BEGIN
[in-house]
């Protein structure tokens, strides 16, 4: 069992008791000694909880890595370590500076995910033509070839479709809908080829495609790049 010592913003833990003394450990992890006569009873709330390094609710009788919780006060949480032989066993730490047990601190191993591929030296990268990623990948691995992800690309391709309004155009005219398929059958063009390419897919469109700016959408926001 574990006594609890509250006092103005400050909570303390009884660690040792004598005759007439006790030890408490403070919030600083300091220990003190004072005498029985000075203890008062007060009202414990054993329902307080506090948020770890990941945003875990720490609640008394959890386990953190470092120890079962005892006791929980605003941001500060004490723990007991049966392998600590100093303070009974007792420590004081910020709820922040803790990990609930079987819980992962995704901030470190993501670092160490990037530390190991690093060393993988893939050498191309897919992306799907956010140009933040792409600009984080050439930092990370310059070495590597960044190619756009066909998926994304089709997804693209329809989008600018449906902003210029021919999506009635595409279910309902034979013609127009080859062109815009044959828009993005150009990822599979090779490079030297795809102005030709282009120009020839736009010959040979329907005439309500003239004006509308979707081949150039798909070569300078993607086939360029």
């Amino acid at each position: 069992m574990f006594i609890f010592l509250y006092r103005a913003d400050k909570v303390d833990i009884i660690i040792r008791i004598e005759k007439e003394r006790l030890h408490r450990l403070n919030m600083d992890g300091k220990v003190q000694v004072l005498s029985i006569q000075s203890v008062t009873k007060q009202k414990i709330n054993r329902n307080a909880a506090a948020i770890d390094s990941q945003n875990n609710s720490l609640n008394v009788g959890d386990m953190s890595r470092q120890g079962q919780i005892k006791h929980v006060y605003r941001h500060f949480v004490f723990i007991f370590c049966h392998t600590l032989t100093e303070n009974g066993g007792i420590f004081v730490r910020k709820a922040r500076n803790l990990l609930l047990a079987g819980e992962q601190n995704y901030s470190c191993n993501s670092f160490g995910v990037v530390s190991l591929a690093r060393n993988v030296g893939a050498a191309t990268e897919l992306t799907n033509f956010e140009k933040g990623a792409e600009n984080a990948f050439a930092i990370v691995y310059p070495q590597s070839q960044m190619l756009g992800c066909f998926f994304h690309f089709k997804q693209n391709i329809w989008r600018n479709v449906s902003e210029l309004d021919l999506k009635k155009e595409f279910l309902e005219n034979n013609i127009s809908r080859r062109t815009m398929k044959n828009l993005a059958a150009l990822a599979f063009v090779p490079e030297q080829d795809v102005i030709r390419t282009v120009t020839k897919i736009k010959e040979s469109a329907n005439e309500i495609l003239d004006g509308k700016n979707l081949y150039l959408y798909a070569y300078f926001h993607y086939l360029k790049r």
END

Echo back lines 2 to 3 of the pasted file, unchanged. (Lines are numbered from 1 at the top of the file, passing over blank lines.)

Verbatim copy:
């Protein structure tokens, strides 16, 4: 069992008791000694909880890595370590500076995910033509070839479709809908080829495609790049 010592913003833990003394450990992890006569009873709330390094609710009788919780006060949480032989066993730490047990601190191993591929030296990268990623990948691995992800690309391709309004155009005219398929059958063009390419897919469109700016959408926001 574990006594609890509250006092103005400050909570303390009884660690040792004598005759007439006790030890408490403070919030600083300091220990003190004072005498029985000075203890008062007060009202414990054993329902307080506090948020770890990941945003875990720490609640008394959890386990953190470092120890079962005892006791929980605003941001500060004490723990007991049966392998600590100093303070009974007792420590004081910020709820922040803790990990609930079987819980992962995704901030470190993501670092160490990037530390190991690093060393993988893939050498191309897919992306799907956010140009933040792409600009984080050439930092990370310059070495590597960044190619756009066909998926994304089709997804693209329809989008600018449906902003210029021919999506009635595409279910309902034979013609127009080859062109815009044959828009993005150009990822599979090779490079030297795809102005030709282009120009020839736009010959040979329907005439309500003239004006509308979707081949150039798909070569300078993607086939360029």
């Amino acid at each position: 069992m574990f006594i609890f010592l509250y006092r103005a913003d400050k909570v303390d833990i009884i660690i040792r008791i004598e005759k007439e003394r006790l030890h408490r450990l403070n919030m600083d992890g300091k220990v003190q000694v004072l005498s029985i006569q000075s203890v008062t009873k007060q009202k414990i709330n054993r329902n307080a909880a506090a948020i770890d390094s990941q945003n875990n609710s720490l609640n008394v009788g959890d386990m953190s890595r470092q120890g079962q919780i005892k006791h929980v006060y605003r941001h500060f949480v004490f723990i007991f370590c049966h392998t600590l032989t100093e303070n009974g066993g007792i420590f004081v730490r910020k709820a922040r500076n803790l990990l609930l047990a079987g819980e992962q601190n995704y901030s470190c191993n993501s670092f160490g995910v990037v530390s190991l591929a690093r060393n993988v030296g893939a050498a191309t990268e897919l992306t799907n033509f956010e140009k933040g990623a792409e600009n984080a990948f050439a930092i990370v691995y310059p070495q590597s070839q960044m190619l756009g992800c066909f998926f994304h690309f089709k997804q693209n391709i329809w989008r600018n479709v449906s902003e210029l309004d021919l999506k009635k155009e595409f279910l309902e005219n034979n013609i127009s809908r080859r062109t815009m398929k044959n828009l993005a059958a150009l990822a599979f063009v090779p490079e030297q080829d795809v102005i030709r390419t282009v120009t020839k897919i736009k010959e040979s469109a329907n005439e309500i495609l003239d004006g509308k700016n979707l081949y150039l959408y798909a070569y300078f926001h993607y086939l360029k790049r």